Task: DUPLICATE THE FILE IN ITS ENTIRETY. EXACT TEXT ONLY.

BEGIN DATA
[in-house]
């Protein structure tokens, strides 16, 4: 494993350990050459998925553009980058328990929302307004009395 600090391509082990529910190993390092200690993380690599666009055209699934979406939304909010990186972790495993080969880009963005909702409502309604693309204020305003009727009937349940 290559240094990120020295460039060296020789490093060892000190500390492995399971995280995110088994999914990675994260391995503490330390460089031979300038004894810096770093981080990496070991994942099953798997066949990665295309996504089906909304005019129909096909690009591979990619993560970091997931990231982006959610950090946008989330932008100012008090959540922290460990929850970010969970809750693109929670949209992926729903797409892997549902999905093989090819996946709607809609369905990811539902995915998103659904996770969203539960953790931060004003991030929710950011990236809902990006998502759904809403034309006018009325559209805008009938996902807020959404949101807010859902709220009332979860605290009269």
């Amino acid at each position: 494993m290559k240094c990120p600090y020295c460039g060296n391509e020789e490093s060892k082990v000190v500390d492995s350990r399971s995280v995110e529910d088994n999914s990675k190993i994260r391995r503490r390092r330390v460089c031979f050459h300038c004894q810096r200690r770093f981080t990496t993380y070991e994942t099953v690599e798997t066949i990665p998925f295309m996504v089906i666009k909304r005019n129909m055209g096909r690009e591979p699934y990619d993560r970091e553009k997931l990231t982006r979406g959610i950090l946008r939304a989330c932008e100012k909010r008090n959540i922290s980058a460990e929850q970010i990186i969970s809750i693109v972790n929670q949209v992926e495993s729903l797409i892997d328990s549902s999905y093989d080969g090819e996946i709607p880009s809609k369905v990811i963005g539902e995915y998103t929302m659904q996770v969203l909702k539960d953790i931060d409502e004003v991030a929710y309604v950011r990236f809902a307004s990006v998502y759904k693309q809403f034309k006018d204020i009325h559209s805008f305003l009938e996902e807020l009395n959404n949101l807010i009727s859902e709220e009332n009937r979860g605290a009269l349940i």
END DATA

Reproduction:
[in-house]
């Protein structure tokens, strides 16, 4: 494993350990050459998925553009980058328990929302307004009395 600090391509082990529910190993390092200690993380690599666009055209699934979406939304909010990186972790495993080969880009963005909702409502309604693309204020305003009727009937349940 290559240094990120020295460039060296020789490093060892000190500390492995399971995280995110088994999914990675994260391995503490330390460089031979300038004894810096770093981080990496070991994942099953798997066949990665295309996504089906909304005019129909096909690009591979990619993560970091997931990231982006959610950090946008989330932008100012008090959540922290460990929850970010969970809750693109929670949209992926729903797409892997549902999905093989090819996946709607809609369905990811539902995915998103659904996770969203539960953790931060004003991030929710950011990236809902990006998502759904809403034309006018009325559209805008009938996902807020959404949101807010859902709220009332979860605290009269």
């Amino acid at each position: 494993m290559k240094c990120p600090y020295c460039g060296n391509e020789e490093s060892k082990v000190v500390d492995s350990r399971s995280v995110e529910d088994n999914s990675k190993i994260r391995r503490r390092r330390v460089c031979f050459h300038c004894q810096r200690r770093f981080t990496t993380y070991e994942t099953v690599e798997t066949i990665p998925f295309m996504v089906i666009k909304r005019n129909m055209g096909r690009e591979p699934y990619d993560r970091e553009k997931l990231t982006r979406g959610i950090l946008r939304a989330c932008e100012k909010r008090n959540i922290s980058a460990e929850q970010i990186i969970s809750i693109v972790n929670q949209v992926e495993s729903l797409i892997d328990s549902s999905y093989d080969g090819e996946i709607p880009s809609k369905v990811i963005g539902e995915y998103t929302m659904q996770v969203l909702k539960d953790i931060d409502e004003v991030a929710y309604v950011r990236f809902a307004s990006v998502y759904k693309q809403f034309k006018d204020i009325h559209s805008f305003l009938e996902e807020l009395n959404n949101l807010i009727s859902e709220e009332n009937r979860g605290a009269l349940i």